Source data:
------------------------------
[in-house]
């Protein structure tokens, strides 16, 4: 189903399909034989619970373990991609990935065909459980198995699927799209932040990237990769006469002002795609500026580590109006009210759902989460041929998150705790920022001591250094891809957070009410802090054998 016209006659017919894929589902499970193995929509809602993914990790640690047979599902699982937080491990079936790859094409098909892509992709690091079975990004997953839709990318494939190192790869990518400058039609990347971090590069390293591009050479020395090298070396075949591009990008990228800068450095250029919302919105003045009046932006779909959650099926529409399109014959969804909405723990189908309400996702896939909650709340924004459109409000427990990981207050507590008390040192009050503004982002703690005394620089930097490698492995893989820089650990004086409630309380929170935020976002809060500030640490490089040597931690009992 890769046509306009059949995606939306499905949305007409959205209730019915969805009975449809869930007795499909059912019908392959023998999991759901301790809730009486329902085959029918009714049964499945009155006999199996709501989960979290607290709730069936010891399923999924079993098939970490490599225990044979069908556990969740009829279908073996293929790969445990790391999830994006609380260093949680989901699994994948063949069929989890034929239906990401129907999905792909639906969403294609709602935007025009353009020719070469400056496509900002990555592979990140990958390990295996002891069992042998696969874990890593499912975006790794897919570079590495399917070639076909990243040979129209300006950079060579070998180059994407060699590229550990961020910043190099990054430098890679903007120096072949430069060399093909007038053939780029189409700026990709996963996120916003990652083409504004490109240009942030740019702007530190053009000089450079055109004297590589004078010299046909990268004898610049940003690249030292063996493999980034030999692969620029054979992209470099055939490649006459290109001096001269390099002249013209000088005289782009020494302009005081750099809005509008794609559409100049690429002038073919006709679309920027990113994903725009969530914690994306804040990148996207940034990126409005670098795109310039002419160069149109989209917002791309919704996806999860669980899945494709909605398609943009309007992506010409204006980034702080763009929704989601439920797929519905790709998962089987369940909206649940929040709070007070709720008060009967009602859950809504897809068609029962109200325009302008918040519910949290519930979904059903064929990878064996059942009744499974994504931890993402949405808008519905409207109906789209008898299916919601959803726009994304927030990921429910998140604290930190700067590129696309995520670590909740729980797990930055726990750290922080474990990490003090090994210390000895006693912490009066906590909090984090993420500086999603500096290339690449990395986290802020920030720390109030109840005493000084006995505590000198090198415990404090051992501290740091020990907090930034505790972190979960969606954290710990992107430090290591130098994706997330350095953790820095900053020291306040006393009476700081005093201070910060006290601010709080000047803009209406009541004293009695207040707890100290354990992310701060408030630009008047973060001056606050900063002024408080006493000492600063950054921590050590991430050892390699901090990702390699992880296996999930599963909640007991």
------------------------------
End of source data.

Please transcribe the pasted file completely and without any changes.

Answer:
[in-house]
């Protein structure tokens, strides 16, 4: 189903399909034989619970373990991609990935065909459980198995699927799209932040990237990769006469002002795609500026580590109006009210759902989460041929998150705790920022001591250094891809957070009410802090054998 016209006659017919894929589902499970193995929509809602993914990790640690047979599902699982937080491990079936790859094409098909892509992709690091079975990004997953839709990318494939190192790869990518400058039609990347971090590069390293591009050479020395090298070396075949591009990008990228800068450095250029919302919105003045009046932006779909959650099926529409399109014959969804909405723990189908309400996702896939909650709340924004459109409000427990990981207050507590008390040192009050503004982002703690005394620089930097490698492995893989820089650990004086409630309380929170935020976002809060500030640490490089040597931690009992 890769046509306009059949995606939306499905949305007409959205209730019915969805009975449809869930007795499909059912019908392959023998999991759901301790809730009486329902085959029918009714049964499945009155006999199996709501989960979290607290709730069936010891399923999924079993098939970490490599225990044979069908556990969740009829279908073996293929790969445990790391999830994006609380260093949680989901699994994948063949069929989890034929239906990401129907999905792909639906969403294609709602935007025009353009020719070469400056496509900002990555592979990140990958390990295996002891069992042998696969874990890593499912975006790794897919570079590495399917070639076909990243040979129209300006950079060579070998180059994407060699590229550990961020910043190099990054430098890679903007120096072949430069060399093909007038053939780029189409700026990709996963996120916003990652083409504004490109240009942030740019702007530190053009000089450079055109004297590589004078010299046909990268004898610049940003690249030292063996493999980034030999692969620029054979992209470099055939490649006459290109001096001269390099002249013209000088005289782009020494302009005081750099809005509008794609559409100049690429002038073919006709679309920027990113994903725009969530914690994306804040990148996207940034990126409005670098795109310039002419160069149109989209917002791309919704996806999860669980899945494709909605398609943009309007992506010409204006980034702080763009929704989601439920797929519905790709998962089987369940909206649940929040709070007070709720008060009967009602859950809504897809068609029962109200325009302008918040519910949290519930979904059903064929990878064996059942009744499974994504931890993402949405808008519905409207109906789209008898299916919601959803726009994304927030990921429910998140604290930190700067590129696309995520670590909740729980797990930055726990750290922080474990990490003090090994210390000895006693912490009066906590909090984090993420500086999603500096290339690449990395986290802020920030720390109030109840005493000084006995505590000198090198415990404090051992501290740091020990907090930034505790972190979960969606954290710990992107430090290591130098994706997330350095953790820095900053020291306040006393009476700081005093201070910060006290601010709080000047803009209406009541004293009695207040707890100290354990992310701060408030630009008047973060001056606050900063002024408080006493000492600063950054921590050590991430050892390699901090990702390699992880296996999930599963909640007991």